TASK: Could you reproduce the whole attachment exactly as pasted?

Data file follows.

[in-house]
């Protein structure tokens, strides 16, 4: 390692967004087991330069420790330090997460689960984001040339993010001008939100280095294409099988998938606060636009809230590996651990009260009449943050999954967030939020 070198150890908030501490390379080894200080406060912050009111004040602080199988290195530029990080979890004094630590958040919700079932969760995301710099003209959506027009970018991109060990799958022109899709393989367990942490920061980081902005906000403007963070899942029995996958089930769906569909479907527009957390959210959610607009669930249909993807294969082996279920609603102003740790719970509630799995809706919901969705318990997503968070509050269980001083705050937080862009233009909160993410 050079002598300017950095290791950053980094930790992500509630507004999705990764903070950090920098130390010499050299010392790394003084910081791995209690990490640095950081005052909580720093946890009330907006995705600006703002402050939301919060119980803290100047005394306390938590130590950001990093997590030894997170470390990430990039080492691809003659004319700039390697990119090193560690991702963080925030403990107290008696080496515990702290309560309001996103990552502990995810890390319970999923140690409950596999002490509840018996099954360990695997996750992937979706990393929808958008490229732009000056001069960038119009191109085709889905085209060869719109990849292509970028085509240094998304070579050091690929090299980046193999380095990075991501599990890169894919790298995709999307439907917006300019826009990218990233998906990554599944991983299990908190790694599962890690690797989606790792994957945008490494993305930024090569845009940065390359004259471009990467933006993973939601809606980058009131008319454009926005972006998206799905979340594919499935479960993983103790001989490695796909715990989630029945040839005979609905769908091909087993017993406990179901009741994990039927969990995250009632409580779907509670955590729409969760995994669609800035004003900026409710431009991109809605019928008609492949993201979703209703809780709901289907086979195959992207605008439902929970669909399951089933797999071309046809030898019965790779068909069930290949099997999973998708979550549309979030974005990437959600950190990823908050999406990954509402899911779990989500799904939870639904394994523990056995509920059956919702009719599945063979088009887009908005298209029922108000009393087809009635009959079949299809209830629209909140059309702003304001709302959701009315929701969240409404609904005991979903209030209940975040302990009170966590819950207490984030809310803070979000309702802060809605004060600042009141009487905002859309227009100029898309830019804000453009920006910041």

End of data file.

[in-house]
């Protein structure tokens, strides 16, 4: 390692967004087991330069420790330090997460689960984001040339993010001008939100280095294409099988998938606060636009809230590996651990009260009449943050999954967030939020 070198150890908030501490390379080894200080406060912050009111004040602080199988290195530029990080979890004094630590958040919700079932969760995301710099003209959506027009970018991109060990799958022109899709393989367990942490920061980081902005906000403007963070899942029995996958089930769906569909479907527009957390959210959610607009669930249909993807294969082996279920609603102003740790719970509630799995809706919901969705318990997503968070509050269980001083705050937080862009233009909160993410 050079002598300017950095290791950053980094930790992500509630507004999705990764903070950090920098130390010499050299010392790394003084910081791995209690990490640095950081005052909580720093946890009330907006995705600006703002402050939301919060119980803290100047005394306390938590130590950001990093997590030894997170470390990430990039080492691809003659004319700039390697990119090193560690991702963080925030403990107290008696080496515990702290309560309001996103990552502990995810890390319970999923140690409950596999002490509840018996099954360990695997996750992937979706990393929808958008490229732009000056001069960038119009191109085709889905085209060869719109990849292509970028085509240094998304070579050091690929090299980046193999380095990075991501599990890169894919790298995709999307439907917006300019826009990218990233998906990554599944991983299990908190790694599962890690690797989606790792994957945008490494993305930024090569845009940065390359004259471009990467933006993973939601809606980058009131008319454009926005972006998206799905979340594919499935479960993983103790001989490695796909715990989630029945040839005979609905769908091909087993017993406990179901009741994990039927969990995250009632409580779907509670955590729409969760995994669609800035004003900026409710431009991109809605019928008609492949993201979703209703809780709901289907086979195959992207605008439902929970669909399951089933797999071309046809030898019965790779068909069930290949099997999973998708979550549309979030974005990437959600950190990823908050999406990954509402899911779990989500799904939870639904394994523990056995509920059956919702009719599945063979088009887009908005298209029922108000009393087809009635009959079949299809209830629209909140059309702003304001709302959701009315929701969240409404609904005991979903209030209940975040302990009170966590819950207490984030809310803070979000309702802060809605004060600042009141009487905002859309227009100029898309830019804000453009920006910041």